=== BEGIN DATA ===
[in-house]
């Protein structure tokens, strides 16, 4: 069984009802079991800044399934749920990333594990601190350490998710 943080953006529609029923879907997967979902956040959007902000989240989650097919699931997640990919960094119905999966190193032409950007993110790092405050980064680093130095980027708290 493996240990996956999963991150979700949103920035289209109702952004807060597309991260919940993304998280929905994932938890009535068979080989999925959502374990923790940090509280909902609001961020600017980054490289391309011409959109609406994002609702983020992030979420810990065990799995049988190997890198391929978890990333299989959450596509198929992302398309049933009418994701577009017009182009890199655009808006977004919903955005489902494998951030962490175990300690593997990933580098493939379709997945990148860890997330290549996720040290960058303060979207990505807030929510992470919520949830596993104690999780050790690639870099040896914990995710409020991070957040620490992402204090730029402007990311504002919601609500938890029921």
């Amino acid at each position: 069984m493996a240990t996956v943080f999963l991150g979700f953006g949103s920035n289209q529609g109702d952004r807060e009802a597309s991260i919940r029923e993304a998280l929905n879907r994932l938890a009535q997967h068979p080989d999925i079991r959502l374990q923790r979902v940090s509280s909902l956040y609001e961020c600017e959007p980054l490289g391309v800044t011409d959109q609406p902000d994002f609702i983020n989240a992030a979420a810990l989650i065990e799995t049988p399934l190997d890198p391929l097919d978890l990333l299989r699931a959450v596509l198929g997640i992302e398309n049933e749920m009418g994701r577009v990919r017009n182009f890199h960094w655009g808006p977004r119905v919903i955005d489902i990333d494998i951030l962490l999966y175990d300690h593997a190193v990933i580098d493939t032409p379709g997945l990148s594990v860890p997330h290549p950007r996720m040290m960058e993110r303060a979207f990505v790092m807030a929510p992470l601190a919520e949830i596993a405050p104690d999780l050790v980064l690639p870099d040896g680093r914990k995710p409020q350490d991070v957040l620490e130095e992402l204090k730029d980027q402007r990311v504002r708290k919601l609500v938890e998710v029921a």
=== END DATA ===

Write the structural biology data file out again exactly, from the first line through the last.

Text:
[in-house]
């Protein structure tokens, strides 16, 4: 069984009802079991800044399934749920990333594990601190350490998710 943080953006529609029923879907997967979902956040959007902000989240989650097919699931997640990919960094119905999966190193032409950007993110790092405050980064680093130095980027708290 493996240990996956999963991150979700949103920035289209109702952004807060597309991260919940993304998280929905994932938890009535068979080989999925959502374990923790940090509280909902609001961020600017980054490289391309011409959109609406994002609702983020992030979420810990065990799995049988190997890198391929978890990333299989959450596509198929992302398309049933009418994701577009017009182009890199655009808006977004919903955005489902494998951030962490175990300690593997990933580098493939379709997945990148860890997330290549996720040290960058303060979207990505807030929510992470919520949830596993104690999780050790690639870099040896914990995710409020991070957040620490992402204090730029402007990311504002919601609500938890029921």
């Amino acid at each position: 069984m493996a240990t996956v943080f999963l991150g979700f953006g949103s920035n289209q529609g109702d952004r807060e009802a597309s991260i919940r029923e993304a998280l929905n879907r994932l938890a009535q997967h068979p080989d999925i079991r959502l374990q923790r979902v940090s509280s909902l956040y609001e961020c600017e959007p980054l490289g391309v800044t011409d959109q609406p902000d994002f609702i983020n989240a992030a979420a810990l989650i065990e799995t049988p399934l190997d890198p391929l097919d978890l990333l299989r699931a959450v596509l198929g997640i992302e398309n049933e749920m009418g994701r577009v990919r017009n182009f890199h960094w655009g808006p977004r119905v919903i955005d489902i990333d494998i951030l962490l999966y175990d300690h593997a190193v990933i580098d493939t032409p379709g997945l990148s594990v860890p997330h290549p950007r996720m040290m960058e993110r303060a979207f990505v790092m807030a929510p992470l601190a919520e949830i596993a405050p104690d999780l050790v980064l690639p870099d040896g680093r914990k995710p409020q350490d991070v957040l620490e130095e992402l204090k730029d980027q402007r990311v504002r708290k919601l609500v938890e998710v029921a």